Cherokee County school board approves employee bonuses

The Cherokee County school board approved bonuses for teachers and support staff last week.

The one-time payments are $1,000 for eligible full-time employees and $500 for permanent part-time employees. They will be included in the December paychecks.

The money for the bonuses comes from funding from the Georgia Legislature as well as lower insurance premiums, according to a press release from the school district.

Superintendent Brian Hightower also announced items to support employees that he will include in his budget proposal for the next school year, which the school board will vote on in June.

Significant items in the proposal include:

  • a 5%-7% raise for eligible teachers, which includes a step increase and at least a $2,500 raise.
  • a bonus for returning and new employees in September.
  • a step increase and a raise of $4,000 for school psychologists and speech-language pathologists.
  • a step increase and $2,500 raise for assistant principals.
  • a 3% plus step raise for “classified” employees (non-teachers).
  • new salary schedules for certain specialist and support staff.
  • the step schedule will increase from 29 to 30 years for teachers and to 25 years for non-teachers.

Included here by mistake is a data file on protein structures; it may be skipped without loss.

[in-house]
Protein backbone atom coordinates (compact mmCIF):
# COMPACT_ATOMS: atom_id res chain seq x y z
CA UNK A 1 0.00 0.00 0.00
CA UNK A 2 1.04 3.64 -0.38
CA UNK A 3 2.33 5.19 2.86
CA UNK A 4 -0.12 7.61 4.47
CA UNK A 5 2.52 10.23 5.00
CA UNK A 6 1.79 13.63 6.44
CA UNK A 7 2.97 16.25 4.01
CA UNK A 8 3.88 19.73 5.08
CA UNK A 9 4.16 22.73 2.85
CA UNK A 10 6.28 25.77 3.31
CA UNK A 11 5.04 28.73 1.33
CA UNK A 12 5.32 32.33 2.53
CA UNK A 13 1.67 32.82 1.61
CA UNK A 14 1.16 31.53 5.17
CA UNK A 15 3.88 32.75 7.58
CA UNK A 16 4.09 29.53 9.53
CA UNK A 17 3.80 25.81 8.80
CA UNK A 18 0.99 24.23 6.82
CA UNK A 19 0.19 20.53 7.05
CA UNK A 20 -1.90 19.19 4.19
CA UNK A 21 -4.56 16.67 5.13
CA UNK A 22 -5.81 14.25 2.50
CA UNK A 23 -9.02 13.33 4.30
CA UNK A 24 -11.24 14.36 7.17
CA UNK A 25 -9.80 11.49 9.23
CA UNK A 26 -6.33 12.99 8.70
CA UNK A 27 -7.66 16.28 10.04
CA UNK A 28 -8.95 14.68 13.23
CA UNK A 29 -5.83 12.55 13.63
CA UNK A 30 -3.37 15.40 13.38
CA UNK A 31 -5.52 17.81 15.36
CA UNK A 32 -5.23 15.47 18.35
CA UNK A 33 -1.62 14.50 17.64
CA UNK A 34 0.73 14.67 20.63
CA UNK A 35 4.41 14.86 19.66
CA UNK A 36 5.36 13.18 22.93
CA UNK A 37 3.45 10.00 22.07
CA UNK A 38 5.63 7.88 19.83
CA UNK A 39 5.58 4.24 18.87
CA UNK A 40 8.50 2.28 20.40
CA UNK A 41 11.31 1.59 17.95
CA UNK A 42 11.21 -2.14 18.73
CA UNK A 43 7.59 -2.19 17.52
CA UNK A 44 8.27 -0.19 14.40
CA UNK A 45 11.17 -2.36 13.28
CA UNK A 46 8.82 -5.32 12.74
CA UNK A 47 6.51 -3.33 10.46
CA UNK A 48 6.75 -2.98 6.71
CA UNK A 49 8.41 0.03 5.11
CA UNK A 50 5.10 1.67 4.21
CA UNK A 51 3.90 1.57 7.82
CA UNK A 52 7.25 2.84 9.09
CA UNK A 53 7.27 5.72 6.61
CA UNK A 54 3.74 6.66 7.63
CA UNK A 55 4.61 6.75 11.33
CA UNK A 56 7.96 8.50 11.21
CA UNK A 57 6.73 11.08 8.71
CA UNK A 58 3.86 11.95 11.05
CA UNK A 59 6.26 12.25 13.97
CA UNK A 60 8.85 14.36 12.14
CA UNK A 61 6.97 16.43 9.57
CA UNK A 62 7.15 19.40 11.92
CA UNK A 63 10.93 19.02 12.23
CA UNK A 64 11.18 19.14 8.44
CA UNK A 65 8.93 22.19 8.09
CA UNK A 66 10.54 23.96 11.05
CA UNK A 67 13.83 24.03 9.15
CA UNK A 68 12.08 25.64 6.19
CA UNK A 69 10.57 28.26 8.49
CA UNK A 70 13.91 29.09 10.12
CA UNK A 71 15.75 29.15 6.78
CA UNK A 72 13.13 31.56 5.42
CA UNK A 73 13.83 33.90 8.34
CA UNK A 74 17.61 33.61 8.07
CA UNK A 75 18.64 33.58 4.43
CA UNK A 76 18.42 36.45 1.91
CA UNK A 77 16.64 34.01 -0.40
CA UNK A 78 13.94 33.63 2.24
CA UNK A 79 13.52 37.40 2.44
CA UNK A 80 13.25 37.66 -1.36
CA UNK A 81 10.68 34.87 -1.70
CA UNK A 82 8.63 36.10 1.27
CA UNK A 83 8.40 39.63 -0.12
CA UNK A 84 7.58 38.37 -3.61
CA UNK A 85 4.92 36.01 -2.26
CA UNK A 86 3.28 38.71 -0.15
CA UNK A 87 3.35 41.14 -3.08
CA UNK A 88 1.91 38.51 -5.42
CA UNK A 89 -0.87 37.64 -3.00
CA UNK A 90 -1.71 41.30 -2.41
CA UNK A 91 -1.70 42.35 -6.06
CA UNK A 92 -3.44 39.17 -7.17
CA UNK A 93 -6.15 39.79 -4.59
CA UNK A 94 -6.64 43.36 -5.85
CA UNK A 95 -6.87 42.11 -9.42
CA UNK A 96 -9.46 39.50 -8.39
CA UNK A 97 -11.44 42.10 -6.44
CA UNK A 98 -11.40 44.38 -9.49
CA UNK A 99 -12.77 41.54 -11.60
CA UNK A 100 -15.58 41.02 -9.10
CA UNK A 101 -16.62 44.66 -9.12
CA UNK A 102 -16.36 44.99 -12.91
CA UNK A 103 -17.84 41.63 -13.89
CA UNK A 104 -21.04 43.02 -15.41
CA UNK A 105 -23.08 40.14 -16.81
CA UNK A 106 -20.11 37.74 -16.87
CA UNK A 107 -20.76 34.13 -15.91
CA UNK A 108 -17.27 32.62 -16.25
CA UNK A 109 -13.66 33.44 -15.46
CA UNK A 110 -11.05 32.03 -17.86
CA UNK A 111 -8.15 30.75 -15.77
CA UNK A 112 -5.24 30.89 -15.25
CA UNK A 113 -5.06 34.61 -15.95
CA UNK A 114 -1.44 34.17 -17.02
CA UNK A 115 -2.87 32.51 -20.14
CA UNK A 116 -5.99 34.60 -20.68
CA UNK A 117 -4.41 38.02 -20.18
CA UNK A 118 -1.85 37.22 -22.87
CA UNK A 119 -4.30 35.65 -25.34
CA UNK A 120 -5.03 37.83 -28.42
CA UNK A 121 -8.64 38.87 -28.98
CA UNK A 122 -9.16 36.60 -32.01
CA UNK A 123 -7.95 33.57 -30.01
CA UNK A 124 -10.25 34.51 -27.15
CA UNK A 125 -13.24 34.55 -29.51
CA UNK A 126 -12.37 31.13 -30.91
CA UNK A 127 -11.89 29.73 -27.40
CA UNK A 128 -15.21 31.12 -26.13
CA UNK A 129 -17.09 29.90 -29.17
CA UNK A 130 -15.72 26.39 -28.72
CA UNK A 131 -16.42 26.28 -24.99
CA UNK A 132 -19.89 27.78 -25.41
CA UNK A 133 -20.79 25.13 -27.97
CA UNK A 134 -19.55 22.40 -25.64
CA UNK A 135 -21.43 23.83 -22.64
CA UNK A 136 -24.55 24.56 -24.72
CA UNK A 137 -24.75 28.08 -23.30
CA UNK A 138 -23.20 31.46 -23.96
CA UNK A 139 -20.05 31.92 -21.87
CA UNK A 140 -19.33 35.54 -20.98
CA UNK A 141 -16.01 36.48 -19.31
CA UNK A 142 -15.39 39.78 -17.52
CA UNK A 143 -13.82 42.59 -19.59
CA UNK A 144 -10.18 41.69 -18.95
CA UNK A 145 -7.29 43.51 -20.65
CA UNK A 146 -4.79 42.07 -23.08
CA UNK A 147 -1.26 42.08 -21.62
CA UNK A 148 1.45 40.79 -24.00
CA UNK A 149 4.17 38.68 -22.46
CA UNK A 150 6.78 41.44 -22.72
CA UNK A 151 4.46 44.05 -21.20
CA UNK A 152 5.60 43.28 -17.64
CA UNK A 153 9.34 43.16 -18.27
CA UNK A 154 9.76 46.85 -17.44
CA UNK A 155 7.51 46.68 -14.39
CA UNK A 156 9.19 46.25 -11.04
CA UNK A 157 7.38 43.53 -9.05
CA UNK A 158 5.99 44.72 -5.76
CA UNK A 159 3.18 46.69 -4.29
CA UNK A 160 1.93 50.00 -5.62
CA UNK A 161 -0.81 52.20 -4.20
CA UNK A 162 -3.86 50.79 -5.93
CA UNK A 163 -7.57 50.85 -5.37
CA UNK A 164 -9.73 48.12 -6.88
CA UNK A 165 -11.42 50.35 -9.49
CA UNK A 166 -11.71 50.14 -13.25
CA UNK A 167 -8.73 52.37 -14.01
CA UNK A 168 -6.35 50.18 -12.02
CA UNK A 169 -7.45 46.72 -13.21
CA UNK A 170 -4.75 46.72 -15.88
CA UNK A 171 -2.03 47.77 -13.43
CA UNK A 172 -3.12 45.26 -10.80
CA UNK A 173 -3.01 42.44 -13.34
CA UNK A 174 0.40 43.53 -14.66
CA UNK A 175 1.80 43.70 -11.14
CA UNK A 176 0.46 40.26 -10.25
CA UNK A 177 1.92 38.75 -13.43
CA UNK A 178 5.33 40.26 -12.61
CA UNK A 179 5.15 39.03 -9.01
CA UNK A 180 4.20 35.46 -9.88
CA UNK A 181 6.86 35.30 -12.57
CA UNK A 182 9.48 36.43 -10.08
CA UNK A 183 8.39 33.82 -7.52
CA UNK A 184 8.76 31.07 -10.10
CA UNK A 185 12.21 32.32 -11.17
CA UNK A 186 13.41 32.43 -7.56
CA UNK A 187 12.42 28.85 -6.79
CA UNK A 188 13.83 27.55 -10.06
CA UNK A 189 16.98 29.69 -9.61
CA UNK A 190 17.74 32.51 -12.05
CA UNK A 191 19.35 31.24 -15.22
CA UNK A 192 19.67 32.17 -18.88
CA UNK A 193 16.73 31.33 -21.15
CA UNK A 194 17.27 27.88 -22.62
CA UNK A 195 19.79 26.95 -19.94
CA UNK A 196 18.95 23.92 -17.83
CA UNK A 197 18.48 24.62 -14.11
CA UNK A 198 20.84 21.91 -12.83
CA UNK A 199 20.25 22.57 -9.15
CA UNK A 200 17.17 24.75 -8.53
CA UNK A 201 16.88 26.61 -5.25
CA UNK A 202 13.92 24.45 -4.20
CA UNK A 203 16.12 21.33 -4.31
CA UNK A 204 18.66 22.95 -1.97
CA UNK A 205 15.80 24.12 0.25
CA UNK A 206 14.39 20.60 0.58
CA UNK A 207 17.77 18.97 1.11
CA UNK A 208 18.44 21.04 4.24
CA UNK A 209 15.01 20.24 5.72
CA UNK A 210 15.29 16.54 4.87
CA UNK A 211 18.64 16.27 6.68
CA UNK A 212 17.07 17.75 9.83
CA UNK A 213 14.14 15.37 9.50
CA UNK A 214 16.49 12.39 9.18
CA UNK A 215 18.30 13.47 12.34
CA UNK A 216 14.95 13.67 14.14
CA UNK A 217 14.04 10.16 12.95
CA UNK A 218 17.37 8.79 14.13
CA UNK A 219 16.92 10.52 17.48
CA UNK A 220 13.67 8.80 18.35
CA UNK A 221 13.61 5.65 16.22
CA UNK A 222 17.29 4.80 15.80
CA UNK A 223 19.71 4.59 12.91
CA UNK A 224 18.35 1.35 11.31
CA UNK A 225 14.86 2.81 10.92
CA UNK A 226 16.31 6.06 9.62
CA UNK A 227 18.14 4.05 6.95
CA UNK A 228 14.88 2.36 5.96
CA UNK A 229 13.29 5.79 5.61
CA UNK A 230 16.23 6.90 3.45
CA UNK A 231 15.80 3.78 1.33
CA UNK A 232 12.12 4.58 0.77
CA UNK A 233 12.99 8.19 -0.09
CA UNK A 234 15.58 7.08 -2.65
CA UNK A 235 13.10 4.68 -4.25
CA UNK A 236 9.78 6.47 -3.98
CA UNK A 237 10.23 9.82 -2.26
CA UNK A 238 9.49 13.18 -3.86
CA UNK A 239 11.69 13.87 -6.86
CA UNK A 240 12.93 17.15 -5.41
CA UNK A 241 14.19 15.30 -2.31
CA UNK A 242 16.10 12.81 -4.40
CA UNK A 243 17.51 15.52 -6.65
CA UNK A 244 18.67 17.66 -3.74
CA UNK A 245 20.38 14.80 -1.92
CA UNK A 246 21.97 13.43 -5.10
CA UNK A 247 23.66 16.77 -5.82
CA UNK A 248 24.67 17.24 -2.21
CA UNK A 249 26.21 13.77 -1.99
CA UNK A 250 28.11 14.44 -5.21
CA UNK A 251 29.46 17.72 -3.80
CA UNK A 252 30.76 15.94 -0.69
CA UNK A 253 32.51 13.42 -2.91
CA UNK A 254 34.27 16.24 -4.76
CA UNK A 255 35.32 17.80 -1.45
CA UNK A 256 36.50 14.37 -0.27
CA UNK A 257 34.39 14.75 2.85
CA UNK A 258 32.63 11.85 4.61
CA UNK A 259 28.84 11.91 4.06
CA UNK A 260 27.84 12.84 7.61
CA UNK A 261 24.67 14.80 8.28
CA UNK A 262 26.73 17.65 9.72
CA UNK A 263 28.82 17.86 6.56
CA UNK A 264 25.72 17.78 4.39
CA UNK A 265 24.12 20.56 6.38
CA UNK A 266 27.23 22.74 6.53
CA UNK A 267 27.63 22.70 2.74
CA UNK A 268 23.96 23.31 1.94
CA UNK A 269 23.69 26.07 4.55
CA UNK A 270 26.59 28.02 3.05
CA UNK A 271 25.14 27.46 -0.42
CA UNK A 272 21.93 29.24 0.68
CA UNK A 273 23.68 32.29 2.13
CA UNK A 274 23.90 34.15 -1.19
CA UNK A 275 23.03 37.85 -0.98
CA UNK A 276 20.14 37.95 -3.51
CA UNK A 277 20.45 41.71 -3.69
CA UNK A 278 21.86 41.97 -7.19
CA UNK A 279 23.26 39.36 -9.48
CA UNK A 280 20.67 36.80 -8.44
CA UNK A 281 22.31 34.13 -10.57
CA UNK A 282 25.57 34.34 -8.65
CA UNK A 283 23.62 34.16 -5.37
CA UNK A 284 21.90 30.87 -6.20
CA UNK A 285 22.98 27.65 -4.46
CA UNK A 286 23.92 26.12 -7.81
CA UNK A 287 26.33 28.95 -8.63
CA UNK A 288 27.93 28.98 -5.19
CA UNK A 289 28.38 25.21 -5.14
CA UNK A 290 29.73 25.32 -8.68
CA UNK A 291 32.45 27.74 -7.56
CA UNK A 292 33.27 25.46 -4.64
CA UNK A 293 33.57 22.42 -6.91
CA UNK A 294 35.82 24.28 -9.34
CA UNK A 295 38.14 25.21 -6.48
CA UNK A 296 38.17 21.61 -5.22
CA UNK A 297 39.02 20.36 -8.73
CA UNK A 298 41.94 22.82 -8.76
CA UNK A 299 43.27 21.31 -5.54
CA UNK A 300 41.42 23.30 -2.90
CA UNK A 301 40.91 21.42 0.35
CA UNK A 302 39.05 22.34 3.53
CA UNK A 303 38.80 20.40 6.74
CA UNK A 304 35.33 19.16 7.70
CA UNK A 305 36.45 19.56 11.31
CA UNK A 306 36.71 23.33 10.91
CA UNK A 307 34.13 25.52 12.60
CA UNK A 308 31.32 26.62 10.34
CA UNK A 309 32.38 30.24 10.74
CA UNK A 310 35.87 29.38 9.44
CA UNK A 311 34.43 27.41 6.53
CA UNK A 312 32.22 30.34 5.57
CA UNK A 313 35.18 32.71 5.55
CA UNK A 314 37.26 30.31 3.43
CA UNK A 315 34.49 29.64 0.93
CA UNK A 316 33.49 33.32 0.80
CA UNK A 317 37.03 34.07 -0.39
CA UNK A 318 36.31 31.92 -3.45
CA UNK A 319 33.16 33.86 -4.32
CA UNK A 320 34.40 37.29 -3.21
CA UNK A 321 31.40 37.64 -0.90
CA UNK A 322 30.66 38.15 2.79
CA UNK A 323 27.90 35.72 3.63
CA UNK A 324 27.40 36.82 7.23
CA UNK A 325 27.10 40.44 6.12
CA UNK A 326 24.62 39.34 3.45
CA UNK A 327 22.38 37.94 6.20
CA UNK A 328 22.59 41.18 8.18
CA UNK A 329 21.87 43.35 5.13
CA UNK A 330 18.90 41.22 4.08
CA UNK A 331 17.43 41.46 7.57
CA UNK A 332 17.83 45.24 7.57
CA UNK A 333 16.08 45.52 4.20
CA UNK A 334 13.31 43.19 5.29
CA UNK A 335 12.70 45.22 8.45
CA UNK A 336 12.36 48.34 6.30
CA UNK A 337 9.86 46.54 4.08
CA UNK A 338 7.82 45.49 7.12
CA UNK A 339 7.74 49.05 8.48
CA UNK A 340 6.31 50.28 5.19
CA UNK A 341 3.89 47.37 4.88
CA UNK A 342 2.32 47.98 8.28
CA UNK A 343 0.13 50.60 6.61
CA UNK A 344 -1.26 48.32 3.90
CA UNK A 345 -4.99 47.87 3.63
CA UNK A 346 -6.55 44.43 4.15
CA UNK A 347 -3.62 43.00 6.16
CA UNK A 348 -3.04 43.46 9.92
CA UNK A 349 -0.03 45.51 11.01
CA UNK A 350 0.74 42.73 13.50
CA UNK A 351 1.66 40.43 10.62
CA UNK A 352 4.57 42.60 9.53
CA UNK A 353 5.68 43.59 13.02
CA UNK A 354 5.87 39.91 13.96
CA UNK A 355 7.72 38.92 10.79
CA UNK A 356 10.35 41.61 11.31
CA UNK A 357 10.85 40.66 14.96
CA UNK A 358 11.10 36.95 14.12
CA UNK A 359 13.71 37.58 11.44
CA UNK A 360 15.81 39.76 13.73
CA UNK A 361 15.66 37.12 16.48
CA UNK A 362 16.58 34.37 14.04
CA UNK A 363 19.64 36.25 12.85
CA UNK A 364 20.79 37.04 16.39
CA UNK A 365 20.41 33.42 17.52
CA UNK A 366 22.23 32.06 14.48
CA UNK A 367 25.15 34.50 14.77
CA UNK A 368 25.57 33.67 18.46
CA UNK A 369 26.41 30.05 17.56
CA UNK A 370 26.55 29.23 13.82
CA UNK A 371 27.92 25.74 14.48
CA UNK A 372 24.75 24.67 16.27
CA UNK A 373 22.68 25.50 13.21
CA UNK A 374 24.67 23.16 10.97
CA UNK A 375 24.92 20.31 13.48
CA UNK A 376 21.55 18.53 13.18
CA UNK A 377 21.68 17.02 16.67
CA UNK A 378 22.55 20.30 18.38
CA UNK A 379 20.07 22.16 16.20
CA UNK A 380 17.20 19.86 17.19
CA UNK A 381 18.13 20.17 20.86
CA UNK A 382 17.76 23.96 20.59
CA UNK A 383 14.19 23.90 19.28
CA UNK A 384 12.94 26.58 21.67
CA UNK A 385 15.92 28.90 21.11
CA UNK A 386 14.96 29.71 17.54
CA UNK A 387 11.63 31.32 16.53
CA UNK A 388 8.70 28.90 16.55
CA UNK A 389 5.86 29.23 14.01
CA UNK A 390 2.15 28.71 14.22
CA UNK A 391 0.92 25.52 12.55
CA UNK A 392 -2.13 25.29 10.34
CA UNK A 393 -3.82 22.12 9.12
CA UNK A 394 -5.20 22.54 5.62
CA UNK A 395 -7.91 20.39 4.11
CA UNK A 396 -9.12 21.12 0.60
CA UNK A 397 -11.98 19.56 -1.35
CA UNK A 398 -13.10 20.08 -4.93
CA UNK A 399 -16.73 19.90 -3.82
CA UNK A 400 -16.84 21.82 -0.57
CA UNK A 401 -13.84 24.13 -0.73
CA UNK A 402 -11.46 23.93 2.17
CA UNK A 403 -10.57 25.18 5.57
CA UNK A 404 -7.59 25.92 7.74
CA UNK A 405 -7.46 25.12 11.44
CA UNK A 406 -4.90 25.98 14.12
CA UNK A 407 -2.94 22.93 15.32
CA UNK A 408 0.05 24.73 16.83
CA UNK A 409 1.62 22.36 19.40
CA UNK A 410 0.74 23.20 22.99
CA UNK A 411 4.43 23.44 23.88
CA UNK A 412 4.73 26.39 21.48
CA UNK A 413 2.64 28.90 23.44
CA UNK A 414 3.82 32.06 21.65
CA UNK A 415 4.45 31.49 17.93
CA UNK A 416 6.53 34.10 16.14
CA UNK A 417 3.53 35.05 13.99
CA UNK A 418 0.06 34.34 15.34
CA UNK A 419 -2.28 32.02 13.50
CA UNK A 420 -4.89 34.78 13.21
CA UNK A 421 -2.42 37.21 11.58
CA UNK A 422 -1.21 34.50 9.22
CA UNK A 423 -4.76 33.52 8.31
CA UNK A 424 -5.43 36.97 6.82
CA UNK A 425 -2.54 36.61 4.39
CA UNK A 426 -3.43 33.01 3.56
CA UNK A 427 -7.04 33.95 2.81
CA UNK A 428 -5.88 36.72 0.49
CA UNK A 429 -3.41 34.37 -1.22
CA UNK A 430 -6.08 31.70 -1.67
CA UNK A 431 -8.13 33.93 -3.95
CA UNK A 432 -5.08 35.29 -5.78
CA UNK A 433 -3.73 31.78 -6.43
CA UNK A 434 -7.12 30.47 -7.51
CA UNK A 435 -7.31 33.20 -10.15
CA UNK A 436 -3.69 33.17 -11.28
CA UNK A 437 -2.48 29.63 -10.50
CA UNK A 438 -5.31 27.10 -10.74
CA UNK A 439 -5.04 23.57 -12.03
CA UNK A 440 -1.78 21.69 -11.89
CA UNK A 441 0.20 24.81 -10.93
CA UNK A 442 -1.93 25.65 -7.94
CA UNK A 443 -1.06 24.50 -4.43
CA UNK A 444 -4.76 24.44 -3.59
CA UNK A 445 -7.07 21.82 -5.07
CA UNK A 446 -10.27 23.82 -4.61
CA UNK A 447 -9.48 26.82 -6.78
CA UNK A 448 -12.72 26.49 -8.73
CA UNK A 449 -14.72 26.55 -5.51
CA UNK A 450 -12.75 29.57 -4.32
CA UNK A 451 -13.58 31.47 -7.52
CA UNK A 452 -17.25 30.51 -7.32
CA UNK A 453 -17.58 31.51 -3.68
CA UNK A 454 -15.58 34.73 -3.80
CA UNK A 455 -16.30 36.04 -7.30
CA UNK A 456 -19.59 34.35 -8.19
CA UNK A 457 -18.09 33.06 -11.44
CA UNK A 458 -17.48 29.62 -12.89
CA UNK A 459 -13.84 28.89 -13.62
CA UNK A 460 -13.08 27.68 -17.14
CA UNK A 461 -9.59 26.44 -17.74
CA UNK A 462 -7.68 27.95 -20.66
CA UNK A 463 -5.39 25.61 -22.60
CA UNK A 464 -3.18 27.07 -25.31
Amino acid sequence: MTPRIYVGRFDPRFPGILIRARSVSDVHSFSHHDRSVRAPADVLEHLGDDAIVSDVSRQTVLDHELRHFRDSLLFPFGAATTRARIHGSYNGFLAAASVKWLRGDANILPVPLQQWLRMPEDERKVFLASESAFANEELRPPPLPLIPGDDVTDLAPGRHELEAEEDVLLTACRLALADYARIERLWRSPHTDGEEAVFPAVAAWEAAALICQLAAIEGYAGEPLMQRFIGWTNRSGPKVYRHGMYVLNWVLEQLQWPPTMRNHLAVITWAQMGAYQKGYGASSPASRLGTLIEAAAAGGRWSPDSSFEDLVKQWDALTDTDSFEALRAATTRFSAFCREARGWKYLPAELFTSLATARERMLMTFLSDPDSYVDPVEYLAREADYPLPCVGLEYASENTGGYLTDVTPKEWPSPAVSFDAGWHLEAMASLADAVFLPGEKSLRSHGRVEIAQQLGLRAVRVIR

In total, the proposal asks for $20 million to be included in the budget for the changes.

“The most important factor in a student’s success at school is an outstanding teacher,” said Hightower. “We need to show our teachers we value their critically important role in our schools and our community.”

School board member Clark Menard, while appreciative of the plan, cautioned Cherokee should not engage in a salary “arms race” with neighboring Cobb County, the state’s second-largest school system. Menard said Cherokee should promote the county’s quality of life to recruit and retain teachers.

The school board also approved its 2023 Legislative Partnership Priorities, a report for both the state Legislature and citizens that includes its stances on educational issues. Most notable are calls for the Legislature to once again fully fund its state educational formula and increase teacher compensation in the form of permanent raises rather than bonuses.

The report also aims to eliminate schools as polling locations.